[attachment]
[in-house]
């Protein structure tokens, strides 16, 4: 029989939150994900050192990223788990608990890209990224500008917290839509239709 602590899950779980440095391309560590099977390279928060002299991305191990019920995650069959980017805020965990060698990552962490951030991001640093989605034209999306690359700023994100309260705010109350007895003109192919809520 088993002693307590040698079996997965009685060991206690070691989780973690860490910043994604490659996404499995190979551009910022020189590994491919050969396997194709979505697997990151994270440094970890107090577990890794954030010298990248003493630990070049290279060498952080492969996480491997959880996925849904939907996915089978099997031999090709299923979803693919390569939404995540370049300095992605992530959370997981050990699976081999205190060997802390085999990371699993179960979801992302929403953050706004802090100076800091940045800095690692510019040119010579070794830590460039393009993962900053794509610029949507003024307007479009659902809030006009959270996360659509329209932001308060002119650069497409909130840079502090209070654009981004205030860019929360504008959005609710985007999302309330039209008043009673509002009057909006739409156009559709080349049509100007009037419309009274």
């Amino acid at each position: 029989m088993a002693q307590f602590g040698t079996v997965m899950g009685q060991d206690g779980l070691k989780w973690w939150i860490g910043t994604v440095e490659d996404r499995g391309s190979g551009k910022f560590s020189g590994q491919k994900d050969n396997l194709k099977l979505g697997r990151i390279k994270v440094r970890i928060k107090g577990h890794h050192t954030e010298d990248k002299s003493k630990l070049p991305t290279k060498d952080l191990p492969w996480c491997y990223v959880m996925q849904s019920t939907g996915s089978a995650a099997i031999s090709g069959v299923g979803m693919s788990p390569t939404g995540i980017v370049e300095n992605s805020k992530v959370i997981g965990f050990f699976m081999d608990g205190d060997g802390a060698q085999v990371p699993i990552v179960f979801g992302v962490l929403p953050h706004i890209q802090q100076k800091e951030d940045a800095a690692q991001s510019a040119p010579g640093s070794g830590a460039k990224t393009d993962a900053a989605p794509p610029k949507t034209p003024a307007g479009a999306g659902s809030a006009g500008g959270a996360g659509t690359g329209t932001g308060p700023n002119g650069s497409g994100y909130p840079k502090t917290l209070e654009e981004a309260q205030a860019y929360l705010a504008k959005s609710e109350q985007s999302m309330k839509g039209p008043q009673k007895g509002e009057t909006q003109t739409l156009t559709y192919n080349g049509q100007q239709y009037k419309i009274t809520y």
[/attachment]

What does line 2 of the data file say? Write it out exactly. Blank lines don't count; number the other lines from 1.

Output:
């Protein structure tokens, strides 16, 4: 029989939150994900050192990223788990608990890209990224500008917290839509239709 602590899950779980440095391309560590099977390279928060002299991305191990019920995650069959980017805020965990060698990552962490951030991001640093989605034209999306690359700023994100309260705010109350007895003109192919809520 088993002693307590040698079996997965009685060991206690070691989780973690860490910043994604490659996404499995190979551009910022020189590994491919050969396997194709979505697997990151994270440094970890107090577990890794954030010298990248003493630990070049290279060498952080492969996480491997959880996925849904939907996915089978099997031999090709299923979803693919390569939404995540370049300095992605992530959370997981050990699976081999205190060997802390085999990371699993179960979801992302929403953050706004802090100076800091940045800095690692510019040119010579070794830590460039393009993962900053794509610029949507003024307007479009659902809030006009959270996360659509329209932001308060002119650069497409909130840079502090209070654009981004205030860019929360504008959005609710985007999302309330039209008043009673509002009057909006739409156009559709080349049509100007009037419309009274």